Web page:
Jacques Demy (June 5, 1931 October 27, 1990) was a French film director best known as a director of musicals, although he also worked in other genres.
Demy directed his first feature Lola in 1961. It was released at the same time as French New Wave and the film was praised by the likes of Jean-Luc Godard. From then on, Demy would be associated with the New Wave, albeit as part of the Left Bank Group. Demy would go on to make a series of critically successful films throughout The '60s, but the only one to be a hit was The Umbrellas of Cherbourg, which also won the Palme d'Or at the Cannes Film Festival.
Demy's critical reputation would decline in the late '60s, with French critics (after the events of May '68) lambasting him for not being political and American critics arguing that his films were uninspired imitations of American musicals. However, this ignores both the political subtext hiding in many of Demy's films, and the fact that Demy drew from a wide variety of influences (American musicals, French operetta, fairy tales, surrealism, manga, etc.) in order to create musicals with a distinct modernist bent that were actually quite different from traditional musicals.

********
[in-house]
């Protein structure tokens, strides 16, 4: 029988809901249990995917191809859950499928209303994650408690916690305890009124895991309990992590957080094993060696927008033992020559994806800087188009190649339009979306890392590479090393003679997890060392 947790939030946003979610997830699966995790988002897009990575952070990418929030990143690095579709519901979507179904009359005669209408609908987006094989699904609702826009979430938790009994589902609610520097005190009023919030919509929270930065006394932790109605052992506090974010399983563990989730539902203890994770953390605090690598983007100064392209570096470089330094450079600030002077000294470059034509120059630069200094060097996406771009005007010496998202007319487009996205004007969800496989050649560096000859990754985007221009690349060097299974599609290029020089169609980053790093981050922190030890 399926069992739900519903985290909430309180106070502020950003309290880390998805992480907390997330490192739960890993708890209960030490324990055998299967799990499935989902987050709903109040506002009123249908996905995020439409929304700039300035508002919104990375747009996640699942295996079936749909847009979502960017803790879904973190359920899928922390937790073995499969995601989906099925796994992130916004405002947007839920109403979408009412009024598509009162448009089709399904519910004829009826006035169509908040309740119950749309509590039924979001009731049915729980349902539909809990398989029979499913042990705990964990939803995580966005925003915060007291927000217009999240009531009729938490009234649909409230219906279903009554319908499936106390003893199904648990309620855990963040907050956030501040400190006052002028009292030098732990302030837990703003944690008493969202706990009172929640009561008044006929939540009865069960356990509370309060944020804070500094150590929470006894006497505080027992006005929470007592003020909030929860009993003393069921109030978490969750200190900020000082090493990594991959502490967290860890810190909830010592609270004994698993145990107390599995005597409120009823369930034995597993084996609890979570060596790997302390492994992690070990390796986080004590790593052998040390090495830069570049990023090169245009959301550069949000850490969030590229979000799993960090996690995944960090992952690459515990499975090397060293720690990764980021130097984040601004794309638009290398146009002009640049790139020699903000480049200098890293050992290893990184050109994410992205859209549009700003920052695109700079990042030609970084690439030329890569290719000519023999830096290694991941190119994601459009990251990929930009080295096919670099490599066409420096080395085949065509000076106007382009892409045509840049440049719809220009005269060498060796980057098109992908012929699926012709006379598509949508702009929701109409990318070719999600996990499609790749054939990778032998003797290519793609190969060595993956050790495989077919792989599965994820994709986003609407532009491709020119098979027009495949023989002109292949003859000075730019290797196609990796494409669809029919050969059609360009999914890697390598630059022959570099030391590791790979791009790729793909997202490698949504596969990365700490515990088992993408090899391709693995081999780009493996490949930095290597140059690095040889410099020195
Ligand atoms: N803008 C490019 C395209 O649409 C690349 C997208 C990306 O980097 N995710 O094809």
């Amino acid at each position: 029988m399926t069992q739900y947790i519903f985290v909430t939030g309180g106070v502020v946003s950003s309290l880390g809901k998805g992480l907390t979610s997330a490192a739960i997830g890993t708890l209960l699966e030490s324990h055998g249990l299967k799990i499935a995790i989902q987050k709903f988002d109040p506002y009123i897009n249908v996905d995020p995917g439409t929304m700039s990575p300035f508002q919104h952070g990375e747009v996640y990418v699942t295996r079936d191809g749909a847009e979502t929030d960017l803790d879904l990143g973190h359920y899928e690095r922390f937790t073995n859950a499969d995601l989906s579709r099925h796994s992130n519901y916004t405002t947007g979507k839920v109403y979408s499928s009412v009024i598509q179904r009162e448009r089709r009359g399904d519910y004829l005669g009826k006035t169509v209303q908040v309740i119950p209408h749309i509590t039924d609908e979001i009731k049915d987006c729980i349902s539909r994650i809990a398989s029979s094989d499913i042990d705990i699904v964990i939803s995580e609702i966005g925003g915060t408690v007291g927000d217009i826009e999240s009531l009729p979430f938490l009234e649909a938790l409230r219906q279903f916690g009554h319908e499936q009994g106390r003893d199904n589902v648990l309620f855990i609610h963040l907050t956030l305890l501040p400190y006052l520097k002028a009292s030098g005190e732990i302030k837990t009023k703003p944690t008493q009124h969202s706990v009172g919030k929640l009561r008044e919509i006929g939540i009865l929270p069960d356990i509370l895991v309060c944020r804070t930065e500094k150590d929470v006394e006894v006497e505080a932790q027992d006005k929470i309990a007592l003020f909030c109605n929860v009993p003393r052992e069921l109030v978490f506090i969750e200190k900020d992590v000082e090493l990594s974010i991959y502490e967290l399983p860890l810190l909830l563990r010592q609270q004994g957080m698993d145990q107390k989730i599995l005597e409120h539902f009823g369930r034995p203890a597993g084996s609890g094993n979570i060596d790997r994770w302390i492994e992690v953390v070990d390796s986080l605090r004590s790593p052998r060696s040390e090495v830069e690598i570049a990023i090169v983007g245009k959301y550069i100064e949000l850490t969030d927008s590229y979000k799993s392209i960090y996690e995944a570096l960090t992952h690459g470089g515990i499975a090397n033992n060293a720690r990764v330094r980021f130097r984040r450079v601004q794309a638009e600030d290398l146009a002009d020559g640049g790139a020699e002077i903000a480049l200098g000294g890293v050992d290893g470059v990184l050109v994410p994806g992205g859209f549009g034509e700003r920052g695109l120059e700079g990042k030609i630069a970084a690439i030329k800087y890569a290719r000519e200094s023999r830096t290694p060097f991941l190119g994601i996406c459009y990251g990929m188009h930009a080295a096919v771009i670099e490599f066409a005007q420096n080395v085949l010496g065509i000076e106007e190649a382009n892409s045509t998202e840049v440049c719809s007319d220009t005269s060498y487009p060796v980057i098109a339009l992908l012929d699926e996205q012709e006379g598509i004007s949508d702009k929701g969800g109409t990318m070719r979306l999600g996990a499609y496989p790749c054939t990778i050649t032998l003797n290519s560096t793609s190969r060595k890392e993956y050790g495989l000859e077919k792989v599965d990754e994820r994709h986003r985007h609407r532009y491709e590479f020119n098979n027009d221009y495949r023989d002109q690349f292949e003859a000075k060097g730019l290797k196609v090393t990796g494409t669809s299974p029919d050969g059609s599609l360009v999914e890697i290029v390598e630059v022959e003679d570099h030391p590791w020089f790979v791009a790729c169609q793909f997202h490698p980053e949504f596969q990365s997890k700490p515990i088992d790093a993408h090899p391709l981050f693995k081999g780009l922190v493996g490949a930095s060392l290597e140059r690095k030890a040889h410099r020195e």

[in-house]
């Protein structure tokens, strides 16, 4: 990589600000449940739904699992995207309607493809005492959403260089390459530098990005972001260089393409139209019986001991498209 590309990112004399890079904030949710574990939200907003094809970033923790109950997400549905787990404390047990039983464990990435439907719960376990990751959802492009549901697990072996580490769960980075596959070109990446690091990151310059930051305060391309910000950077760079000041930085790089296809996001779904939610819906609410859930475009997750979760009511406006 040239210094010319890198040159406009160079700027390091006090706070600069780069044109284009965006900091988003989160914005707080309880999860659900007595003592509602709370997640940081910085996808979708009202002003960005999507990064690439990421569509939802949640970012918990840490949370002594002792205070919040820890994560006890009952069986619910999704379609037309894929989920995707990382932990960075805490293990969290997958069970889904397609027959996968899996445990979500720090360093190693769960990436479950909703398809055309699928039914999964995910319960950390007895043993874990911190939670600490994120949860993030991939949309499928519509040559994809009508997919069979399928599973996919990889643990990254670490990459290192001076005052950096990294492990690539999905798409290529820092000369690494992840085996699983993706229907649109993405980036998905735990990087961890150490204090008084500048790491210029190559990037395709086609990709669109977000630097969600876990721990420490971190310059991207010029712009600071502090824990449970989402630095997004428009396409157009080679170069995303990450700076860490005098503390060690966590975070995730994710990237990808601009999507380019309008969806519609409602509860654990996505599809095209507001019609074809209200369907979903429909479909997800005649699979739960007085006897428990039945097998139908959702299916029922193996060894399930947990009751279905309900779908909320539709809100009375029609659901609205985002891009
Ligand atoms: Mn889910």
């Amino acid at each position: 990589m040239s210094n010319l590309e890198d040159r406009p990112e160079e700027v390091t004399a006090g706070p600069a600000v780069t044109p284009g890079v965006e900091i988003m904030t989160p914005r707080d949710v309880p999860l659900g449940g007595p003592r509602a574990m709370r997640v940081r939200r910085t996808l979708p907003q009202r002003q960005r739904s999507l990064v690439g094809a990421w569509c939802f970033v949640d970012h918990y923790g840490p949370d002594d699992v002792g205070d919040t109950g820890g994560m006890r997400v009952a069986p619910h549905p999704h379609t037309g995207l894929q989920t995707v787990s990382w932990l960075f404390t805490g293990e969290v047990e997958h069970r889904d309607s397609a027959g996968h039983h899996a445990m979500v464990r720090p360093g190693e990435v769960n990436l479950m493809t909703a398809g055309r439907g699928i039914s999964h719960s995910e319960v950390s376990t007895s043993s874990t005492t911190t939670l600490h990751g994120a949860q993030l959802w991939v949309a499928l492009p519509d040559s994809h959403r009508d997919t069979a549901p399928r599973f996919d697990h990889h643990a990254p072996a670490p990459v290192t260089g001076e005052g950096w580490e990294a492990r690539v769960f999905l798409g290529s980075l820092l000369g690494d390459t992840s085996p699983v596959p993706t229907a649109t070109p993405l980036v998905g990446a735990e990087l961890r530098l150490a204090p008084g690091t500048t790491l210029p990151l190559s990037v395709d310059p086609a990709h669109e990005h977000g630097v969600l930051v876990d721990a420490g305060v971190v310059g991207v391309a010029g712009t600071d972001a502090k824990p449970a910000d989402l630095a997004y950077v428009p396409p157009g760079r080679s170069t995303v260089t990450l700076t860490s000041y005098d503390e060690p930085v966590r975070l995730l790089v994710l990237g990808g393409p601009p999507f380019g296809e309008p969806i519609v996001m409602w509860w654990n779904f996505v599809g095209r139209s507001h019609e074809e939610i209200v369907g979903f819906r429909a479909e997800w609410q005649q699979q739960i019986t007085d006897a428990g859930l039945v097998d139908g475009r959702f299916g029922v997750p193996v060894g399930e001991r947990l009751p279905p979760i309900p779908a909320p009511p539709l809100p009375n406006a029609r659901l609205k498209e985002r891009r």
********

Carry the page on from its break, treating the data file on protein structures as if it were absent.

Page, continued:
Demy died at the age of 59 from complications of HIV/AIDS. His widow Agnès Varda has directed several documentaries about him and his films. Many of his lesser films have undergone reevaluation.